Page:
5 Reasons You Should Visit Valley of the Gods

Valley of the Gods, though similar to its neighbor Monument Valley, is perhaps a more striking example of the hidden treasures one can find tucked away throughout southern Utah. With isolated buttes, towering pinnacles and undulating pathways that seem to stretch on forever, it's as if you have the whole place to yourself. Here's how to explore it right.

Spend the night.
Unlike Monument Valley, Valley of the Gods is located on land owned and operated by the Bureau of Land Management, meaning it's without tribal restrictions. There are no designated trails or campgrounds, but there's plenty of backcountry where visitors can explore off the 17-mile dirt-and-gravel road that winds through the valley. Venture out, find a spot and bunker down for the night.

Wake up for sunrise.
In the morning, it's as if the entire valley comes to life. The sun peeks up just over the horizon and spreads a warm glow over every monument, mesa and butte. It's spectacular. Even better? No crowds.

Arrive in a 4x4.
You don't exactly need a 4x4 to experience Valley of the Gods, but having one sure makes the journey a lot more fun. Undulating pathways and rocky trails just begging to be explored litter the area and, unfortunately, these spots are off-limits for your four-person sedan.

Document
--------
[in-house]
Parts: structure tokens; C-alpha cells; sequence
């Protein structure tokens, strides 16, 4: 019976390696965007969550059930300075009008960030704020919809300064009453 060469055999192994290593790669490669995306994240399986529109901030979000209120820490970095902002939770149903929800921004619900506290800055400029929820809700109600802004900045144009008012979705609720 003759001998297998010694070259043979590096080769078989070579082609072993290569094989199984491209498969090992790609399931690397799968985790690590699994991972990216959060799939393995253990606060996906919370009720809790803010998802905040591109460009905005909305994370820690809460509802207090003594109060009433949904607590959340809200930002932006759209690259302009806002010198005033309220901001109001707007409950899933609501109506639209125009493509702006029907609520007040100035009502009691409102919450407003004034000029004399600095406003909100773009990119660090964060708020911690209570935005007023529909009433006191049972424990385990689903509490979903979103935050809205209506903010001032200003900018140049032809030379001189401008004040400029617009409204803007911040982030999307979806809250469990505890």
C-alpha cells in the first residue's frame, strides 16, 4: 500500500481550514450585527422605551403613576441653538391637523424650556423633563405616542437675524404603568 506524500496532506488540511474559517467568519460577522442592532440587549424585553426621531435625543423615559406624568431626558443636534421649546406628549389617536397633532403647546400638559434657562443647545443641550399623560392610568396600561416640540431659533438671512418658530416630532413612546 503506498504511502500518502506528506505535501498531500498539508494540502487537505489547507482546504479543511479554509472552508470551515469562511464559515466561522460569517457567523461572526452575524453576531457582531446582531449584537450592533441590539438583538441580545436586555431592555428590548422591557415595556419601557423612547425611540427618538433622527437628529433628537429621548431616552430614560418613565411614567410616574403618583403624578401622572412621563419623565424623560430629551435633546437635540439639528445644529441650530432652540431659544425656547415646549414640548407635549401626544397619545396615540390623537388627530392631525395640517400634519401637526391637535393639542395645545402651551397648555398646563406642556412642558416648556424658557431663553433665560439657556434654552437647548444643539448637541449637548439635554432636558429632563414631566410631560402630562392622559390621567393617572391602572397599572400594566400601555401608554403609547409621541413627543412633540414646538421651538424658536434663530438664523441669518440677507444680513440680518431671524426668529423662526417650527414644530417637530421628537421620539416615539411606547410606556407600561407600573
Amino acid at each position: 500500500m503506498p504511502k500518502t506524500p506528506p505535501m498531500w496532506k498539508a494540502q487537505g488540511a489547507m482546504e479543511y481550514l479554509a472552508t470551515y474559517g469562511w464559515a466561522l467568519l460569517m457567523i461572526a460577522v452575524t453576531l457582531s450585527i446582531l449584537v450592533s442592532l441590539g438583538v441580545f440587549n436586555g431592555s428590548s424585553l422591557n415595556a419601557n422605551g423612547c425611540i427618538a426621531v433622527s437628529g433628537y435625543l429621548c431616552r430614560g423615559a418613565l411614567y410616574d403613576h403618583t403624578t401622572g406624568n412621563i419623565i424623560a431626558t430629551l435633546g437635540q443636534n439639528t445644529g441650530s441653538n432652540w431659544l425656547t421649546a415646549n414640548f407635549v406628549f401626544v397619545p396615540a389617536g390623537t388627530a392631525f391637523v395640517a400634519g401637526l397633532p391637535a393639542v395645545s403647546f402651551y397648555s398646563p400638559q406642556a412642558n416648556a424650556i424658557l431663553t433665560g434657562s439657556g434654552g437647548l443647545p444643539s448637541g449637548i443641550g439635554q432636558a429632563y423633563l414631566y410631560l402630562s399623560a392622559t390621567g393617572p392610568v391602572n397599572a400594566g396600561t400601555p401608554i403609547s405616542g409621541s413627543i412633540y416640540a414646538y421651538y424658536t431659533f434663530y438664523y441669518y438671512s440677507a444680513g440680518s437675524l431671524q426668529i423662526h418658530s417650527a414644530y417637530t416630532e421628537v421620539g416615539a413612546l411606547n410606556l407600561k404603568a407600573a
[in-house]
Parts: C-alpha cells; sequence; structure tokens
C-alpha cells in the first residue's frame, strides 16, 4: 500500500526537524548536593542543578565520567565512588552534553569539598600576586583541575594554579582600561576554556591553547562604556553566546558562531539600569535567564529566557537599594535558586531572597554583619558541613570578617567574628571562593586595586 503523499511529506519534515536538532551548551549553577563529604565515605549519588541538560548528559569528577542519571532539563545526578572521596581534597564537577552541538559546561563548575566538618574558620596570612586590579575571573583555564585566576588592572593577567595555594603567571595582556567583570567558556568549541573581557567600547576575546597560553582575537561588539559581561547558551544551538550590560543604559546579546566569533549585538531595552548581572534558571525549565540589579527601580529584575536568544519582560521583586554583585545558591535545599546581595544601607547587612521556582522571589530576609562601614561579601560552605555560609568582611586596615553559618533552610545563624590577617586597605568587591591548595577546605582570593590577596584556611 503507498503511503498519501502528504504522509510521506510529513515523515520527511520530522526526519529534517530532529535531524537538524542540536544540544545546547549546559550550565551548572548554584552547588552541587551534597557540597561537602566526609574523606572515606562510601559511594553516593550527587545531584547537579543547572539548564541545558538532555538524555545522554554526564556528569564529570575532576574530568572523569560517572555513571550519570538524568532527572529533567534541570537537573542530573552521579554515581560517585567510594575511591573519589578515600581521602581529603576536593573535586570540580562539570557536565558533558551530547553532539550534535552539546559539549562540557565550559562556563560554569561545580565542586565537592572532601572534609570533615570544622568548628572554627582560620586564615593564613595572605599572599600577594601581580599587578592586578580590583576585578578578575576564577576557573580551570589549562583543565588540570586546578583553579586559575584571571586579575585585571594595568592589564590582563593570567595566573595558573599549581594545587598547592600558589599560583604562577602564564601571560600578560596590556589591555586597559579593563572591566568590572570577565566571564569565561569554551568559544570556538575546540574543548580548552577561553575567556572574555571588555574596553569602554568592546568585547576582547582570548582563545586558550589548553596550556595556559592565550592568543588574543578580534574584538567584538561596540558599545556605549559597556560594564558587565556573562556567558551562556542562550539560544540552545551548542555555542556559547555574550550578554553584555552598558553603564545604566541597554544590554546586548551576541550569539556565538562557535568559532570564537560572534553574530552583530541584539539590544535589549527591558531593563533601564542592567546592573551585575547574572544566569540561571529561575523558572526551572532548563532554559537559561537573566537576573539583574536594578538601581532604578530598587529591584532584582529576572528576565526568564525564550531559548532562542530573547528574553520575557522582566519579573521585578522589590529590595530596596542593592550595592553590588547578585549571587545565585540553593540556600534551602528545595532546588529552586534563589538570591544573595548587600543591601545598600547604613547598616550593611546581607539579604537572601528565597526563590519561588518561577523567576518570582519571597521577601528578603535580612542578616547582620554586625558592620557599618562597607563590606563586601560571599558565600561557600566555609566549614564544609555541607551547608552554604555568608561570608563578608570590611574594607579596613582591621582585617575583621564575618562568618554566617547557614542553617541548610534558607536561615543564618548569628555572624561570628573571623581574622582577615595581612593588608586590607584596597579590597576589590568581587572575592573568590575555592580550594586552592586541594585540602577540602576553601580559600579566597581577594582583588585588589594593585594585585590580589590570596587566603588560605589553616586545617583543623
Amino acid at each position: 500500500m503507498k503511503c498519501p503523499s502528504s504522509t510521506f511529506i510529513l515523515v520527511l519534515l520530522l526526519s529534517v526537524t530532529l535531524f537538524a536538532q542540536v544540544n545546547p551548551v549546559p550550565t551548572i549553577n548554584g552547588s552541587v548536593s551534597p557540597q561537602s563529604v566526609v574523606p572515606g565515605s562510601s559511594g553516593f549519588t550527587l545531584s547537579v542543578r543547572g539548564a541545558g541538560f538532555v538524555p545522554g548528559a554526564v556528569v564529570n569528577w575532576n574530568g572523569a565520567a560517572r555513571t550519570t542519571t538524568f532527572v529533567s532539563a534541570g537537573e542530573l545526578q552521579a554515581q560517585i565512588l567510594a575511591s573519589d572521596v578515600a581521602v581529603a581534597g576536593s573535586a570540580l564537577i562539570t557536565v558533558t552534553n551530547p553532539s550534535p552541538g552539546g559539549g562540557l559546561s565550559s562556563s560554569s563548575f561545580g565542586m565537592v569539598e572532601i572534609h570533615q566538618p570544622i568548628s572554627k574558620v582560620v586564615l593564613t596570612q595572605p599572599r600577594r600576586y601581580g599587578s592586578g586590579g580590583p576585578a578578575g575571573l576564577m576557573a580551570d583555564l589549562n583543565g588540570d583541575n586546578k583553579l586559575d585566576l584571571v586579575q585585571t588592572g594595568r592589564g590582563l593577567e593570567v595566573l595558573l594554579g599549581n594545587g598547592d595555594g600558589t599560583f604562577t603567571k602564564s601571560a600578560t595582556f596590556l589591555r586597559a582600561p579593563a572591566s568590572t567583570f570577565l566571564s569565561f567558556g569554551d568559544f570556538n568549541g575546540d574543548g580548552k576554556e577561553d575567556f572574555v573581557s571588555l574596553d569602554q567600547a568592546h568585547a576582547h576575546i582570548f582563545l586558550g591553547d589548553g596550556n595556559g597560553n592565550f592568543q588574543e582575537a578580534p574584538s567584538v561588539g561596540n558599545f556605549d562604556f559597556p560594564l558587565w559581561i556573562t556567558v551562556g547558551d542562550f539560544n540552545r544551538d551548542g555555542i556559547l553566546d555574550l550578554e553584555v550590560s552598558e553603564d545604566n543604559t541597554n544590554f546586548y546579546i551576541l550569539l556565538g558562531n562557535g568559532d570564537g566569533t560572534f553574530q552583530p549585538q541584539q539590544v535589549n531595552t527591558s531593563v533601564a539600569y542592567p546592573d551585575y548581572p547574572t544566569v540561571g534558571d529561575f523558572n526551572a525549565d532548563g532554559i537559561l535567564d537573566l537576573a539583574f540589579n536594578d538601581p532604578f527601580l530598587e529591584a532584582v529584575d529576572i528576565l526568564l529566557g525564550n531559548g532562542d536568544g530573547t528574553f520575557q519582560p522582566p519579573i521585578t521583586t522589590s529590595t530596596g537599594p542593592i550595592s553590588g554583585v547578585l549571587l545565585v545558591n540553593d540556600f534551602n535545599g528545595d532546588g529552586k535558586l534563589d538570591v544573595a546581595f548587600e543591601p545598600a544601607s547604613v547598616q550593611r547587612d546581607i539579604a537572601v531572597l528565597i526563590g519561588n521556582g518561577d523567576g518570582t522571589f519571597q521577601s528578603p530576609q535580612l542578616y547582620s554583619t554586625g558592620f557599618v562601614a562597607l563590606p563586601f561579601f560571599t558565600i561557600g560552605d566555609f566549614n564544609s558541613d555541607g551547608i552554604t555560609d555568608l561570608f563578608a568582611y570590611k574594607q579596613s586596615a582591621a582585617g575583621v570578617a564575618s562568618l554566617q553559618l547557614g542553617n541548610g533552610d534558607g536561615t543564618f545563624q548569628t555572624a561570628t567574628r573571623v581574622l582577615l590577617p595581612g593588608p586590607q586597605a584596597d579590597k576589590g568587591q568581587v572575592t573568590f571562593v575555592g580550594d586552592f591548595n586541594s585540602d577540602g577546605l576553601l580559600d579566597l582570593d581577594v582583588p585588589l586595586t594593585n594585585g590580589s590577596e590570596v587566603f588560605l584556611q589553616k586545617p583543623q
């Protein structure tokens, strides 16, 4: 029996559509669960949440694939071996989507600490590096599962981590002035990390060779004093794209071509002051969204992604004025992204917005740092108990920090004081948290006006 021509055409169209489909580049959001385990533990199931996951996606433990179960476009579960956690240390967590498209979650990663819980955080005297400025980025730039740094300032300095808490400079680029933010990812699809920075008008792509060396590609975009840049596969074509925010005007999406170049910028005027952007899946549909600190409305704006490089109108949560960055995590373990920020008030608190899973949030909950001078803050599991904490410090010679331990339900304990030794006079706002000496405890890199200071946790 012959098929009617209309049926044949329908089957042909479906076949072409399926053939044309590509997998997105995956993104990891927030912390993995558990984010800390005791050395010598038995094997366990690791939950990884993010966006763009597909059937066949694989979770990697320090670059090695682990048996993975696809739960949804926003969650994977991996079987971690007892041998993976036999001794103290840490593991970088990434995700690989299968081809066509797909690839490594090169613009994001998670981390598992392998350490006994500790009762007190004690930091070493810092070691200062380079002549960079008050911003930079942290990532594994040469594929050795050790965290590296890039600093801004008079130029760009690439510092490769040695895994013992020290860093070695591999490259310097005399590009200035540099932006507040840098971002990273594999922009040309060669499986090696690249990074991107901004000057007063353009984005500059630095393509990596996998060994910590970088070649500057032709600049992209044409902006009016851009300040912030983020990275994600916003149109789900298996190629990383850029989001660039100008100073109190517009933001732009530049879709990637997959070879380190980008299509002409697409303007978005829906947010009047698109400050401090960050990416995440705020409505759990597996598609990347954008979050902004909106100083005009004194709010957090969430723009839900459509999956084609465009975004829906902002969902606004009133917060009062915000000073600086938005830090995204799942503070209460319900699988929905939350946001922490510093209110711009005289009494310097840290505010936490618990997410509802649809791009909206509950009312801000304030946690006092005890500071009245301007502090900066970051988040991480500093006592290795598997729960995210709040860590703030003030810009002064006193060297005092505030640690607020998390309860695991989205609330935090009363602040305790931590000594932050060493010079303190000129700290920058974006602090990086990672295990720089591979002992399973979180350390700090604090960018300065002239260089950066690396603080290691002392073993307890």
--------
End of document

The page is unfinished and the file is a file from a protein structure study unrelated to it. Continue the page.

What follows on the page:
Come prepared.
On the off-chance you get a flat or even decide on a whim to spend the night, make sure you have enough gas, power, tools, etc. to accommodate. The Valley of the Gods is as breathtaking a place as any in southern Utah, but Mother Nature can be tricky when you least expect it. Out in this area there are very few gas stations or convenience stores to hit up if you find yourself in a pickle.

In a time when travel has become synonymous with technology, the best way to enjoy a place of this caliber is to find a balance during your stay. Sure, you should most definitely capture those SnapChats and post those #sunset photos on Instagram, but please, I beg you, to put down the phone or the camera every once and a while to just enjoy the view before you.

Hillary Federico is a writer, editor and photographer born and raised in New England. In her search to figure out what she wanted to do with her life, Hillary journeyed to New York to try her hand as a writer for reality tv, jetted to Nicaragua where she launched a non-profit foundation, and spent hours in the kitchen contemplating quitting it all for culinary school. Follow her continued adventures on Instagram @hfederico or on her blog www.andtheretheygo.com.